Genetic Engineering In recent years new varieties of farm plants and animals have been engineered bymanipulating their genetic instructions to produce new characteristics. This technology is known as genetic engineering or recombinant DNA technology. Different enzymes can be used to cut, copy (clone), and move segments of DNA. An important category of enzyme used to cut a section of a gene and its DNA from an organism is known as a restriction enzyme. When this piece of DNA, which has been cut out of one organism, is placed in another organism, that section of gene will express the characteristics that were expressed by this gene in the organism it was taken from..

An Example of Genetic Engineering

Knowledge of genetics, including genetic engineering, is making possible new fields of health care. Genetic engineering is being used to engineer many new types of more efficient plants and animals, as well as provide chemicals needed for human health care. It may be possible to use aspect of genetic engineering to correct some human health defects. Some examples of chemicals being mass produced by human genes in bacteria include insulin, human growth hormone, and interferon. Substances from genetically engineered organisms have reduced the cost and side effects of replacing missing human body chemicals. While genetic engineering technology has many practical benefits, its use has also raised many legitimate ethical concerns.

Other Genetic Technologies Cloning involves producing a group of genetically identical offspring from the cells of an organism. This technique may greatly increase agricultural productivity. Plants and animals with desirable qualities can be rapidly produced from the cells of a single organism.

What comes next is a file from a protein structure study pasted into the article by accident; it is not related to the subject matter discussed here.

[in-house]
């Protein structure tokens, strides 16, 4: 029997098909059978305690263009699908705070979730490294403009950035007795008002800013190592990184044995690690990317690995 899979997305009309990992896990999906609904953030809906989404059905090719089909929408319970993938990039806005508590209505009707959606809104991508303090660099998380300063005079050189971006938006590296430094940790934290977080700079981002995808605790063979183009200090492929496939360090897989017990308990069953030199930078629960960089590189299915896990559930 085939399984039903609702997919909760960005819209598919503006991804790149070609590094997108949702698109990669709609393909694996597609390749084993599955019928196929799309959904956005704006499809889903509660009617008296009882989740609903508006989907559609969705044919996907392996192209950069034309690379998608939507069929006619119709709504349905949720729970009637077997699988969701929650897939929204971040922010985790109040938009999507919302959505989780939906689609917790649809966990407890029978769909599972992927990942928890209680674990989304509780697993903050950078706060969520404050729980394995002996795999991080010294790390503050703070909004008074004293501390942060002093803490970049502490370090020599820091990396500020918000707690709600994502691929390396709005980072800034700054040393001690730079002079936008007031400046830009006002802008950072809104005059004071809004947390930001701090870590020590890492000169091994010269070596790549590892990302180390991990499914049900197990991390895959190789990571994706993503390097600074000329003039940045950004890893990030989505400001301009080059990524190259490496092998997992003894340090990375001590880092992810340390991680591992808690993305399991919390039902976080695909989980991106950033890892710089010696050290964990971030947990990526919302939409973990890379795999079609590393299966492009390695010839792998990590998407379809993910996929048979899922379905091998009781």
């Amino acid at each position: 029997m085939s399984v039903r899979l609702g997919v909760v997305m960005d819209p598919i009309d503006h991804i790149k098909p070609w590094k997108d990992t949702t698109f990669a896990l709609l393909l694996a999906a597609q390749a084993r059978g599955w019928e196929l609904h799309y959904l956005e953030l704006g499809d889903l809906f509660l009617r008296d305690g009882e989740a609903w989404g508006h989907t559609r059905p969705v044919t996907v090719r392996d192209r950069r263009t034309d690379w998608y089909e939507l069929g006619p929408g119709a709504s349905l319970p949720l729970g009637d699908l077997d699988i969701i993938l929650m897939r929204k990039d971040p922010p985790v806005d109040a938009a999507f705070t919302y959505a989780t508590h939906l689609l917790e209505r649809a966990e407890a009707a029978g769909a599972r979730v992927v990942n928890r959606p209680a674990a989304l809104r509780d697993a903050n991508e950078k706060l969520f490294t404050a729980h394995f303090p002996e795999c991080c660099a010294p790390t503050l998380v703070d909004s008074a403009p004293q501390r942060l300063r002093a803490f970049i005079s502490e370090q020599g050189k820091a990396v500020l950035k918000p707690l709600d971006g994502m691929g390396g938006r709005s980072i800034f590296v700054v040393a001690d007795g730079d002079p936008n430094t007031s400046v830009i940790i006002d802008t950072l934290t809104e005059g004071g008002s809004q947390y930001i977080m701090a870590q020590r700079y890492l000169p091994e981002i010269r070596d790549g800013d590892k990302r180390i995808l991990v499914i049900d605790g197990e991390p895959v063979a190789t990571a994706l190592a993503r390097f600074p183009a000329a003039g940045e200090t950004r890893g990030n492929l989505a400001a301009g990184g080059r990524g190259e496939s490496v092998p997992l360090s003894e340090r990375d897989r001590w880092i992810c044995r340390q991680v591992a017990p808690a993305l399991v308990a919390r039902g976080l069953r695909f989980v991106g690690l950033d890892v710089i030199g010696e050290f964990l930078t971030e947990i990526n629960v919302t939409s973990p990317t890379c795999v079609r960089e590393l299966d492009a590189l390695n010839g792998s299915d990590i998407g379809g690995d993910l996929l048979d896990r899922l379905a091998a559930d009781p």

Genetic mapping, which is the location of specific genes inside the chromosomes of cells makes it possible to detect, and perhaps in the future correct defective genes that may lead to poor health. The human genome project has involved the mapping of the major genes influencing human traits, thus allowing humans to know the basic framework of their genetic code

Knowledge of genetics is making possible new fields of health care. Genetic mapping in combination with genetic engineering and other genetic technologies may make it possible to correct defective genes that may lead to poor health.

There are many ethical concerns to these advanced genetic technologies, including possible problems associated with the cloning of humans. Another down side to genetic mapping technologies it is possible that some organizations may use this genetic information against individuals.